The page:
Sharing a passion to promote Irish national identity, Patrick Pearse and Eoin MacNeill played significant roles in the Gaelic Revival. They were also prominent in the progression from cultural to political activism, but their diverging calculations at critical points were to have serious implications for the Rising. By 1916 these two former associates seemed foils of each other.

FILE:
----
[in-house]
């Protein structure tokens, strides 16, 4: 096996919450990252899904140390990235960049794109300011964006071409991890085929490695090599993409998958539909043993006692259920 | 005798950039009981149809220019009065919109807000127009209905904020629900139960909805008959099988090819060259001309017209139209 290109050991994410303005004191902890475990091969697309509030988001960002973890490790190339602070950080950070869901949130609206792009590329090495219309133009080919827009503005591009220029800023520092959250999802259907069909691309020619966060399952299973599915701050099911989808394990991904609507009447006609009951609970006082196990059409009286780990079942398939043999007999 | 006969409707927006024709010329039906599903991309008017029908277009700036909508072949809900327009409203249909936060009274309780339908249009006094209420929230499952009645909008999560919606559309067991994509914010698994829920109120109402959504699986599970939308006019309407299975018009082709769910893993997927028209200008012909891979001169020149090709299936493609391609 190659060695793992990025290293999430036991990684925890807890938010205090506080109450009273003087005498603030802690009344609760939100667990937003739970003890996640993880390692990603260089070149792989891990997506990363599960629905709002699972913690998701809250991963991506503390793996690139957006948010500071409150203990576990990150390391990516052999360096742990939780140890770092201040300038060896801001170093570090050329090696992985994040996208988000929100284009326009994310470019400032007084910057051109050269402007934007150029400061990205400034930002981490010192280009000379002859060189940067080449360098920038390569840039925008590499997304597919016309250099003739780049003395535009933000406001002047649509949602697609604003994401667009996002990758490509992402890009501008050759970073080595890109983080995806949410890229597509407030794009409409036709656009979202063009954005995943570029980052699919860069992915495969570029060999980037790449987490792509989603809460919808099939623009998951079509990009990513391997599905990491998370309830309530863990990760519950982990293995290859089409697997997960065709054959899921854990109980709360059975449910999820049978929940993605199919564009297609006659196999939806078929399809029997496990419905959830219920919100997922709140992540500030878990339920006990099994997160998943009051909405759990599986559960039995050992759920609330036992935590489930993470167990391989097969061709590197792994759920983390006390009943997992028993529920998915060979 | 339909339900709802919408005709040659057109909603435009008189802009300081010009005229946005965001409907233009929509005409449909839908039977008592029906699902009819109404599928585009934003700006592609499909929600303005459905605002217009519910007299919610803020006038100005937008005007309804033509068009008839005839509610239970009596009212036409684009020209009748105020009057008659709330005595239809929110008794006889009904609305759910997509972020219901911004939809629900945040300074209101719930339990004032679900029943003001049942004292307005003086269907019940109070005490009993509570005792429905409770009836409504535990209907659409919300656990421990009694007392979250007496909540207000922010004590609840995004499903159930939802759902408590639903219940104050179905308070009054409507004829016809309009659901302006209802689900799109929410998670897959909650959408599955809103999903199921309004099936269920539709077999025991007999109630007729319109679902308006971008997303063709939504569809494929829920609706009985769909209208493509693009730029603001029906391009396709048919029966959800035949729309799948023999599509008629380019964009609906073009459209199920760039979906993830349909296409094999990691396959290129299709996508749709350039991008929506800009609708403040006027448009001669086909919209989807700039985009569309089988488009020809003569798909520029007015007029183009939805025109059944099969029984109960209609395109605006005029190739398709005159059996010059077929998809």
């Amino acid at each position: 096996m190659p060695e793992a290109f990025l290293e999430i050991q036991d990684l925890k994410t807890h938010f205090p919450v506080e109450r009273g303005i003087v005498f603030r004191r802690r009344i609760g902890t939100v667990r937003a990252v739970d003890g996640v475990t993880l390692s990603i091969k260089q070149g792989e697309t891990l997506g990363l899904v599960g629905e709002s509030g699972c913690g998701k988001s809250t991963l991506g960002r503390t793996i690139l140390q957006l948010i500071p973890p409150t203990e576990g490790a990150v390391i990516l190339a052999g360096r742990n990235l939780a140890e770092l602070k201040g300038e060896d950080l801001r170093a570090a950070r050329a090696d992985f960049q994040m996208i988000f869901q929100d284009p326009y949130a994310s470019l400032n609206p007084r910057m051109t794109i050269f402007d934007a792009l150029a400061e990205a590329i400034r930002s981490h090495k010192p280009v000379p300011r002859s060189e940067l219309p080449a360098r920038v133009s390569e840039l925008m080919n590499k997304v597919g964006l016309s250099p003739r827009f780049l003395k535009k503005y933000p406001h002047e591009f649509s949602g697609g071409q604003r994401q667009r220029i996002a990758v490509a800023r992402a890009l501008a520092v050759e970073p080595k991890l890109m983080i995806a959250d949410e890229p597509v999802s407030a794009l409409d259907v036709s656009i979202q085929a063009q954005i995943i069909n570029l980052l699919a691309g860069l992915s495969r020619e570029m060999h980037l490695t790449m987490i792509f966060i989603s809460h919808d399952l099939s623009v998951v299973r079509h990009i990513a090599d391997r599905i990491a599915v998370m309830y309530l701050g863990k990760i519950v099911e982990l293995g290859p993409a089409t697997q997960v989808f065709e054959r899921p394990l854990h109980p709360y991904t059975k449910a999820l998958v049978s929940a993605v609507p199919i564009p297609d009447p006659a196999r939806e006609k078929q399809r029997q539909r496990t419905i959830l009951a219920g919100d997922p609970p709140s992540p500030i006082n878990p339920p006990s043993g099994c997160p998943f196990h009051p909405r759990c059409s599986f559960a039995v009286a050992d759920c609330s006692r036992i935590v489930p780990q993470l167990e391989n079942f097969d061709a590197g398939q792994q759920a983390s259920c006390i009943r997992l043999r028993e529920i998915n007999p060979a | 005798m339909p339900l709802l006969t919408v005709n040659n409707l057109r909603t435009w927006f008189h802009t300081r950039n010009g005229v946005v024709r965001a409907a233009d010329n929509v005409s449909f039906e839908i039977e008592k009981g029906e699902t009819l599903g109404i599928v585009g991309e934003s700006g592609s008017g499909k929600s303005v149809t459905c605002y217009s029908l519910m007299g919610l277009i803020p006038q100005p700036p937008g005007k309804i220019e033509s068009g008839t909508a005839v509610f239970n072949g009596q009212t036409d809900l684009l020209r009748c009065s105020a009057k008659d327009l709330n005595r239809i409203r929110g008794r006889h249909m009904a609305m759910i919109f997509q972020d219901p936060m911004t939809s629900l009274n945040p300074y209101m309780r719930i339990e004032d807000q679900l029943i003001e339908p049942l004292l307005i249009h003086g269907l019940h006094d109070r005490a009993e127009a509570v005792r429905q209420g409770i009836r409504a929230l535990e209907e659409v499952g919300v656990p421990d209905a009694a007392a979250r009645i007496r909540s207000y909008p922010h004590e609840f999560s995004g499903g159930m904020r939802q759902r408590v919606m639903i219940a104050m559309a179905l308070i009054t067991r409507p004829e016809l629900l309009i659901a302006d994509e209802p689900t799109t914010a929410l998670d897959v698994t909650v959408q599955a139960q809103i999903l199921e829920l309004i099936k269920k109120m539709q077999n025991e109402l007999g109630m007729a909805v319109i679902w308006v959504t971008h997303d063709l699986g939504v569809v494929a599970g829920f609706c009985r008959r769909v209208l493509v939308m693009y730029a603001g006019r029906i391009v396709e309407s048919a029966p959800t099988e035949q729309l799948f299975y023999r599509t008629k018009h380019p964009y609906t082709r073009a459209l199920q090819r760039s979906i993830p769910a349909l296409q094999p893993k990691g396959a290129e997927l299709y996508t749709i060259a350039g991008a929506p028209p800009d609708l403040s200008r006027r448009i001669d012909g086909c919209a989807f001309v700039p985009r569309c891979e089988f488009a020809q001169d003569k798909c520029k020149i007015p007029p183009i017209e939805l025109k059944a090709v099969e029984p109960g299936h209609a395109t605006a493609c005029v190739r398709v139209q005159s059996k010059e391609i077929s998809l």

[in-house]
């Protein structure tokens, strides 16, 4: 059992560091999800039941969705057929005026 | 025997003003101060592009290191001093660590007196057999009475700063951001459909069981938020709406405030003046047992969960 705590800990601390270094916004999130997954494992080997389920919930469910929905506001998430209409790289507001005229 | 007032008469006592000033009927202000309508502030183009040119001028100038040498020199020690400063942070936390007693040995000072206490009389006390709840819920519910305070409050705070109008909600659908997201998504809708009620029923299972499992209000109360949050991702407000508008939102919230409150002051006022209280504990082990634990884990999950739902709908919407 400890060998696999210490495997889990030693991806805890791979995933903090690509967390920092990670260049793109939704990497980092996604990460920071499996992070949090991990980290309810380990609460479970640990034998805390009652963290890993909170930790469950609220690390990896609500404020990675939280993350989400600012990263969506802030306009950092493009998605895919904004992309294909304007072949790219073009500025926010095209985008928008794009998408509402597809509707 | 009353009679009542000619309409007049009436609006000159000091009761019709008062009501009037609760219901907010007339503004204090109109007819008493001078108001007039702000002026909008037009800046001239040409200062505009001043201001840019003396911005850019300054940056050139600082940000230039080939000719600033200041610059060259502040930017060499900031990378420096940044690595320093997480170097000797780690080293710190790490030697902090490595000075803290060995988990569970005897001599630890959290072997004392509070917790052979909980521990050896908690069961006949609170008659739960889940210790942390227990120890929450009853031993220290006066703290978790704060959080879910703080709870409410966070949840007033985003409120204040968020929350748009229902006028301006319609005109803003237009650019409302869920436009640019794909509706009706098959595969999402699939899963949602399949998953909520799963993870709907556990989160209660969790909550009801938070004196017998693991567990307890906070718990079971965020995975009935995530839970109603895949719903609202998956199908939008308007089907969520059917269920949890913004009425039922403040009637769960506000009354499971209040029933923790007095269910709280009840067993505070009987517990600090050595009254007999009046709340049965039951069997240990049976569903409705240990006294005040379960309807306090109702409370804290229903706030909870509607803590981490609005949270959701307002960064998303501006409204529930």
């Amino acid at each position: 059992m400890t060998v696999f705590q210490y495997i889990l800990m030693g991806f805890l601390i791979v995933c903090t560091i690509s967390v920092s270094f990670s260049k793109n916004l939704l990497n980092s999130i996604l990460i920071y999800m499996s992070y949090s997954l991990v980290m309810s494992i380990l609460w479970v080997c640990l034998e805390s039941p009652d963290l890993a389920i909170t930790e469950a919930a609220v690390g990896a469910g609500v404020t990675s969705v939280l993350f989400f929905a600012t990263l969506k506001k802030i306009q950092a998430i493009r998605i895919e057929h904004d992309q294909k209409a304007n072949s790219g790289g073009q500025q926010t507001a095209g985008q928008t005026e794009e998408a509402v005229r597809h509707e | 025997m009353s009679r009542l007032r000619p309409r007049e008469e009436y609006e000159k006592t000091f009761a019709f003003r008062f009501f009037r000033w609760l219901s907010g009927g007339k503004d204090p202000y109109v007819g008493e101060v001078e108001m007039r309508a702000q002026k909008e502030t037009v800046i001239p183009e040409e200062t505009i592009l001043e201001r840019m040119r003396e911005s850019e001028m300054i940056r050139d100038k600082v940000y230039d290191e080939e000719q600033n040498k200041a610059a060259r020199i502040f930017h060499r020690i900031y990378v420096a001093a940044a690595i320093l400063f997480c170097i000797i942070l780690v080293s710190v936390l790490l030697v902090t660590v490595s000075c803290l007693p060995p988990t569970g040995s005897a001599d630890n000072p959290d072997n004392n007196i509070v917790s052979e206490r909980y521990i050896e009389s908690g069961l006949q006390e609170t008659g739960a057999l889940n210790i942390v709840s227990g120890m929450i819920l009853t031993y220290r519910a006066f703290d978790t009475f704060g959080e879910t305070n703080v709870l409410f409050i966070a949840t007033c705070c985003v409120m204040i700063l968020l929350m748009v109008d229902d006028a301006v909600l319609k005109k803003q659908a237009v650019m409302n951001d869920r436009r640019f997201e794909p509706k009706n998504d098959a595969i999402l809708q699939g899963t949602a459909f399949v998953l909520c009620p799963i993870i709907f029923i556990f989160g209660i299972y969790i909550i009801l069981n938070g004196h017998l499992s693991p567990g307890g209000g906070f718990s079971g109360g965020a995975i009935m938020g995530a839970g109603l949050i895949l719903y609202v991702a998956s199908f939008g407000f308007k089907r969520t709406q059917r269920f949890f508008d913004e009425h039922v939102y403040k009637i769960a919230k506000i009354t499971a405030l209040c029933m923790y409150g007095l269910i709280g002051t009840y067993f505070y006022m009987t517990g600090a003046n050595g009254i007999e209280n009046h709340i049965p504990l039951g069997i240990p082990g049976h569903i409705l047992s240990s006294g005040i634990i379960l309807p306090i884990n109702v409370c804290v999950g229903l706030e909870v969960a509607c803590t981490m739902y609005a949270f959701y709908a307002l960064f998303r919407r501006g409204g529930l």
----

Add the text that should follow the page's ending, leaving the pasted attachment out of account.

A comparison between their perspectives on Irish language, literature, scholarship and revolt underlines the difficulties in reading the signs of the times and illuminates the tension between romantic and rationalist approaches in the run-up to the Rising. Pearse achieved his long-standing objective of dying for Ireland and MacNeill lived to deal with the consequences. The aftermath of the Rising raises interesting questions about which of the two was the realist.